Electronic medical records (EMRs) help family doctors provide better care to their patients. Without these records it’s difficult to measure what kind of care patients receive, according to a report from the University of Manitoba.Manitoba Health asked researchers at the Manitoba Centre for Health Policy (MCHP), a research unit in the University of Manitoba’s Faculty of Medicine, to look for patterns among groups of patients in the Physician Integrated Network (PIN). The PIN initiative was started by Manitoba Health to help family physicians who use EMRs provide better care to their patients.
PIN aims to improve patients’ access to doctors and interdisciplinary teams while creating a system to manage information more effectively so doctors can make better decisions.
“This study created a unique opportunity by comparing the population health information in our data Repository with electronic medical records at the four participating clinics,” says Dr. Alan Katz, lead researcher at MCHP for the PIN evaluation.
“We found improvements in the use of electronic medical records by helping to define criteria for the use of standard fields. This allows doctors to make better use of their own EMRs and helps manage chronic conditions and the overall health of their patients,” says Katz.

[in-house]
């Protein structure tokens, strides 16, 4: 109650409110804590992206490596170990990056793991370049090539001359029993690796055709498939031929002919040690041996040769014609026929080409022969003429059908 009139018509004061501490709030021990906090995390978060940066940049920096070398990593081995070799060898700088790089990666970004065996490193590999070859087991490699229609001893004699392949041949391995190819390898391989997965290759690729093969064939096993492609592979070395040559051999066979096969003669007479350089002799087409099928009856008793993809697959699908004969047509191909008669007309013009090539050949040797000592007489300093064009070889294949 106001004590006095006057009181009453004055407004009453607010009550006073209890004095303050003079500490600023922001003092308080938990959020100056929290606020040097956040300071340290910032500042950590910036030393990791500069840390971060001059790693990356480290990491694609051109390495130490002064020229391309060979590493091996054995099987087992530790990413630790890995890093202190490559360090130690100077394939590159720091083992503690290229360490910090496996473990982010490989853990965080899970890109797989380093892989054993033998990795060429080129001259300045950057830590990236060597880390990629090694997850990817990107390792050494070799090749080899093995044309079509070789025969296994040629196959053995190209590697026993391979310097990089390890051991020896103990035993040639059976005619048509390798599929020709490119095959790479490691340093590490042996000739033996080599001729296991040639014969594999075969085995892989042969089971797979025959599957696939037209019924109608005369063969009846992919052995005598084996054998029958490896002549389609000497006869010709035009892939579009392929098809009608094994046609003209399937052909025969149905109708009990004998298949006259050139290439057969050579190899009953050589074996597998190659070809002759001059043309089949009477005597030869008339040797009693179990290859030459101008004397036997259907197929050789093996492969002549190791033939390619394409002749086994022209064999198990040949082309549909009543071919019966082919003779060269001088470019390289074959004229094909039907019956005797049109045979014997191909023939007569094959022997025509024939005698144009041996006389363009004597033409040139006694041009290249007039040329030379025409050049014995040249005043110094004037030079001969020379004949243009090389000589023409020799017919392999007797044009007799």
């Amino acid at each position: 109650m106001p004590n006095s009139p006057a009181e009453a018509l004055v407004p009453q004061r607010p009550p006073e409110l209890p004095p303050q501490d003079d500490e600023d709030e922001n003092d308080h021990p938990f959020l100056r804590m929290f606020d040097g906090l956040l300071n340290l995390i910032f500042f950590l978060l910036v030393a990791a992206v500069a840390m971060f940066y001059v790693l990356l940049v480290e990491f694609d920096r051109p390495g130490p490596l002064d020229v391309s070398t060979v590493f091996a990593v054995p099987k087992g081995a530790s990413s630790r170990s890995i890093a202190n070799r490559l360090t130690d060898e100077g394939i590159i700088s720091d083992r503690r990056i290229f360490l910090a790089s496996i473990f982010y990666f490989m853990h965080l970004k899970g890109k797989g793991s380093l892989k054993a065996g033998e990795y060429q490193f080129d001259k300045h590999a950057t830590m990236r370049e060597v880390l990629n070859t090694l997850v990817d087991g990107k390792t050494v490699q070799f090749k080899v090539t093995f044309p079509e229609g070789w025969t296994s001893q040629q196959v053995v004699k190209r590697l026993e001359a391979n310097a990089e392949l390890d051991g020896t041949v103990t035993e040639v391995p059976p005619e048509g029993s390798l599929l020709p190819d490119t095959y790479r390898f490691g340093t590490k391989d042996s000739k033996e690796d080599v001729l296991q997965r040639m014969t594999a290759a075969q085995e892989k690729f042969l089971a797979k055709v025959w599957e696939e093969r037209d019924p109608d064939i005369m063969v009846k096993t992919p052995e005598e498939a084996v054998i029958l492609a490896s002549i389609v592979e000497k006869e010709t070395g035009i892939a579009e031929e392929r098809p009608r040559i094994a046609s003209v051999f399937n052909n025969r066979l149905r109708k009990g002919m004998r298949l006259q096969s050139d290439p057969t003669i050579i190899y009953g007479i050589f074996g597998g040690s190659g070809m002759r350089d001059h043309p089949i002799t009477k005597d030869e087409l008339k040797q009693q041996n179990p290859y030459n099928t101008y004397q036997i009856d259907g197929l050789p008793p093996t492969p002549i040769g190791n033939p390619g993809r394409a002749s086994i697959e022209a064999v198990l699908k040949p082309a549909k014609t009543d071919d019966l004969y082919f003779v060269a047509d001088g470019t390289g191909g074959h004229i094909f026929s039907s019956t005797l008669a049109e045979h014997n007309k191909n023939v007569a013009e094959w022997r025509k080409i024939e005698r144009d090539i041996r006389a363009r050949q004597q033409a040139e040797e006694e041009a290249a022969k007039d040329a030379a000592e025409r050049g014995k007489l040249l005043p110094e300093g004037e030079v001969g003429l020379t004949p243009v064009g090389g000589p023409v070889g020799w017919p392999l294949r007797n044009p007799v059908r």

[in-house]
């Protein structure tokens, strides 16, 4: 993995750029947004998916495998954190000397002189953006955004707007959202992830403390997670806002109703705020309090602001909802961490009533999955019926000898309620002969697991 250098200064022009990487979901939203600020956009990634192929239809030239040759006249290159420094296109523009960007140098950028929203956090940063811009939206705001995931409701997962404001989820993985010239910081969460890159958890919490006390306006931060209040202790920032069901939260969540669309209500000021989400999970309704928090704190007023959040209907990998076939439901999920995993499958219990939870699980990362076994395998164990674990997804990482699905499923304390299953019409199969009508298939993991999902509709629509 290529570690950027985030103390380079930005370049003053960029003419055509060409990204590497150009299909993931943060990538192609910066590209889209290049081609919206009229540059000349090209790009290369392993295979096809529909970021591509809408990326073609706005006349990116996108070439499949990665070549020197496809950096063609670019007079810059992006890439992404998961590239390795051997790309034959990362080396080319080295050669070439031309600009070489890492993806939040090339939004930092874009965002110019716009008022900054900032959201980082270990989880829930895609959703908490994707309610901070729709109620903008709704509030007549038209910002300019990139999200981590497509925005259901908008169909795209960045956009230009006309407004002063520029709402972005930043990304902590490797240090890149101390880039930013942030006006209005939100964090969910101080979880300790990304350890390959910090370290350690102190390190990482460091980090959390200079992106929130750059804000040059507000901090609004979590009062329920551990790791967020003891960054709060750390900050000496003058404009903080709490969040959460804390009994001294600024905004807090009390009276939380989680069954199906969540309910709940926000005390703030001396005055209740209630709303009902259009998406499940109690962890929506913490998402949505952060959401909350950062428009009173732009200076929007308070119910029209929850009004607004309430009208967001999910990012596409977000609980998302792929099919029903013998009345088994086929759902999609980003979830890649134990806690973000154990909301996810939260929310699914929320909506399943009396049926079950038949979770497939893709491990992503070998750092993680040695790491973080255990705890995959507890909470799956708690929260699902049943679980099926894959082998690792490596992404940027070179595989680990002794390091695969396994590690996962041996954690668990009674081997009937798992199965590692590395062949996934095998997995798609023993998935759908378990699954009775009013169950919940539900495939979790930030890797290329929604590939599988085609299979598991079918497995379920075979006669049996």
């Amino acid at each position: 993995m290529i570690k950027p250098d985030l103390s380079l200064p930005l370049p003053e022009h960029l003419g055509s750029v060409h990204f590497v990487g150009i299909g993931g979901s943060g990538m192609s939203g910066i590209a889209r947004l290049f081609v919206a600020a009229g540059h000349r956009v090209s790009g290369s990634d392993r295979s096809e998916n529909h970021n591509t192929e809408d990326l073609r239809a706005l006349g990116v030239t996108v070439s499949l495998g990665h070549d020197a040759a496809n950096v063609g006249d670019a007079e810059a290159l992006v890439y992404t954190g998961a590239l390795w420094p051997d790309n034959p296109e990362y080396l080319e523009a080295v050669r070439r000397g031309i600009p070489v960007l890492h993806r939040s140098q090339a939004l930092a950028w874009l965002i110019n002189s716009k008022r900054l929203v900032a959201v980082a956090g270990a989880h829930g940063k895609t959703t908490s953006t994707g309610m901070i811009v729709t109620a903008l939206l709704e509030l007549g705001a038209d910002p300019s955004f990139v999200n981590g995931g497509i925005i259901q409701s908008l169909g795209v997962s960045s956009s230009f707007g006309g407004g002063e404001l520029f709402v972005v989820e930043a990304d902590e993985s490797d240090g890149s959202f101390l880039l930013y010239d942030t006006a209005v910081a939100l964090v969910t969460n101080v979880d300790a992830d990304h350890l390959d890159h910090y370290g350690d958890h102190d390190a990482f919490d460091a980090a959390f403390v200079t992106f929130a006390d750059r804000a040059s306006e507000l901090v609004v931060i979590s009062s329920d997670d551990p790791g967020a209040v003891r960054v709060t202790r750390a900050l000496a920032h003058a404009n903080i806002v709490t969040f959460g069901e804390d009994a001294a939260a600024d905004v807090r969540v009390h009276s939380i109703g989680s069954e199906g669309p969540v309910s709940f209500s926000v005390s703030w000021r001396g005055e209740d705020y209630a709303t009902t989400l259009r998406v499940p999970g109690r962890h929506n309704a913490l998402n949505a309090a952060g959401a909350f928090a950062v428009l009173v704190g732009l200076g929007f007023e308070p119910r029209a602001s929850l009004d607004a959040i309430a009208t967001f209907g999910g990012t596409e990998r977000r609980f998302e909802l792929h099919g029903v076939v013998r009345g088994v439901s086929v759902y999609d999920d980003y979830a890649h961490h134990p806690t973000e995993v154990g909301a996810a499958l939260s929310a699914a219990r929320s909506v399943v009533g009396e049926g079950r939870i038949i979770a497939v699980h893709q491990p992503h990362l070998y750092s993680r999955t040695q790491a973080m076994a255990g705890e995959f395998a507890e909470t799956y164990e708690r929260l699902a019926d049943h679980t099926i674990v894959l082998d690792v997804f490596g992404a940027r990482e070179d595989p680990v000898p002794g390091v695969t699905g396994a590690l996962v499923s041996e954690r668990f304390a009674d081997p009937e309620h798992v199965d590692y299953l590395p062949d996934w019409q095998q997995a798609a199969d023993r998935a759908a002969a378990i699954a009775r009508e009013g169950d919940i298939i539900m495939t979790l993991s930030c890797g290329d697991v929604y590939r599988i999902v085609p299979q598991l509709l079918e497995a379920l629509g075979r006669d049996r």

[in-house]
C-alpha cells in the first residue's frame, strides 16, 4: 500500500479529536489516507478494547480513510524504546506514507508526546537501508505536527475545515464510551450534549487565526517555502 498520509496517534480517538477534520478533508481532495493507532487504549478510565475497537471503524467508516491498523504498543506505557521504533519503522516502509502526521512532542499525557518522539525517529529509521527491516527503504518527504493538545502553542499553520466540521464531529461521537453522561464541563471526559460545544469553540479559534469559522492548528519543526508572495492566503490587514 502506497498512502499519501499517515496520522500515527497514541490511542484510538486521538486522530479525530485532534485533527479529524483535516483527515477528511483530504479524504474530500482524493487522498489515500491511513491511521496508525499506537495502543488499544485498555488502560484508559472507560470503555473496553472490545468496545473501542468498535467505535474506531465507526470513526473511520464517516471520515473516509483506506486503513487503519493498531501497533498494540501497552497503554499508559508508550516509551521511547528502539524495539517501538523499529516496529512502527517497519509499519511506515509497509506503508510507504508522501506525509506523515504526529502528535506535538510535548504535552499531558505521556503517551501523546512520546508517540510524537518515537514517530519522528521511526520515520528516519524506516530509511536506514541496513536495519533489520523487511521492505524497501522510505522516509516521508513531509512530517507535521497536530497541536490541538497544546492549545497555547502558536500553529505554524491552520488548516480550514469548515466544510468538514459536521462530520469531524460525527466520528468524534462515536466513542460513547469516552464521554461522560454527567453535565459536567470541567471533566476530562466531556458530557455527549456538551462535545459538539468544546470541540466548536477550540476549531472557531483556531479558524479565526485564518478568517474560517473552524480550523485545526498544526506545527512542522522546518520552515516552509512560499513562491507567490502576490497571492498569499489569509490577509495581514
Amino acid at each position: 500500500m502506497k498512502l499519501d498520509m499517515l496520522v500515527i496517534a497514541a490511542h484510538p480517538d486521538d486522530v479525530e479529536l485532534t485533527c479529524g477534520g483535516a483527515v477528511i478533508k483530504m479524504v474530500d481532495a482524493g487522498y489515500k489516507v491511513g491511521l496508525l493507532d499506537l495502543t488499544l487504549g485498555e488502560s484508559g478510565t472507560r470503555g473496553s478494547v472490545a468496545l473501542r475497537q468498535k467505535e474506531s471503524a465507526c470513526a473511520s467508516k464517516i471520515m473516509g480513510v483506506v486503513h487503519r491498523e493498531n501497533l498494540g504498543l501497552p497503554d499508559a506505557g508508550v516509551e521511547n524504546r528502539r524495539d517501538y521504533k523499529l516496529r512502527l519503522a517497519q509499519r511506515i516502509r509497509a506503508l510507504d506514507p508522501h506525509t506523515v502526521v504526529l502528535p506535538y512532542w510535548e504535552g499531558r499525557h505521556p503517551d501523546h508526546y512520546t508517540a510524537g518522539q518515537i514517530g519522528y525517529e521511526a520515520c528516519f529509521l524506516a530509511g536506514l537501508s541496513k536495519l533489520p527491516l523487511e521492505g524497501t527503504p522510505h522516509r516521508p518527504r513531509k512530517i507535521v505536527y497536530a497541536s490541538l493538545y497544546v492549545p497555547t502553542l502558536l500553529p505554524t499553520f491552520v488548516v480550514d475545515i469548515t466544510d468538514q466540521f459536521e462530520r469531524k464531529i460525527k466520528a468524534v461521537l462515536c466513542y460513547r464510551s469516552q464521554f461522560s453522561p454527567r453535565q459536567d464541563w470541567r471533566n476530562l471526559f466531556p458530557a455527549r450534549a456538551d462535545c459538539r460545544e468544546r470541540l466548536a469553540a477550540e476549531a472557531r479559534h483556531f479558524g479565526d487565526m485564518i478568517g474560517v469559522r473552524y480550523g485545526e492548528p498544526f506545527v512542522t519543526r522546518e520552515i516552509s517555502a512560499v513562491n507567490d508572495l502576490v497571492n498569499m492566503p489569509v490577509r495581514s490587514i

Family doctors can use information from EMRs to graph patients’ health by measuring weight, blood pressure, and so on with each visit. The same techniques can be used to monitor chronic conditions such as diabetes and more importantly, measurements can be taken on how patients respond to treatment.
Dr. Cornie Woelk is a family physician with nearly 22 years experience at the Dr. C.W. Wiebe Medical Centre in Winkler, Manitoba. “Although we had electronic medical records for 10 years, we had not actually used them to evaluate how well we were doing,” says Woelk. “Because of PIN we’re able to use EMR tools to help us implement reminders and generate reports to improve the management of our patients. Overall this has been a positive experience for our clinic. Working along other healthcare providers has been very helpful in implementing change, and move us all forward.”
MCHP is a research unit in the department of community health sSciences in the Faculty of Medicine, at the University of Manitoba. Research scientists and their collaborators at MCHP study health services, population and public health, and the social determinants of health using data from the entire population of Manitoba. Most of the research is oriented towards answering questions of interest to policy makers in Manitoba based on a formal association with Manitoba Health and input from other government departments.
The summary and full report will be available for downloaded on Wednesday, August 9 from http://mchp-appserv.cpe.umanitoba.ca/deliverablesList.html
For more information, please contact Jack Rach, communications officer,
Manitoba Centre for Health Policy, community health sciences, Faculty of Medicine, University of Manitoba, at: firstname.lastname@example.org or phone 204-789-3669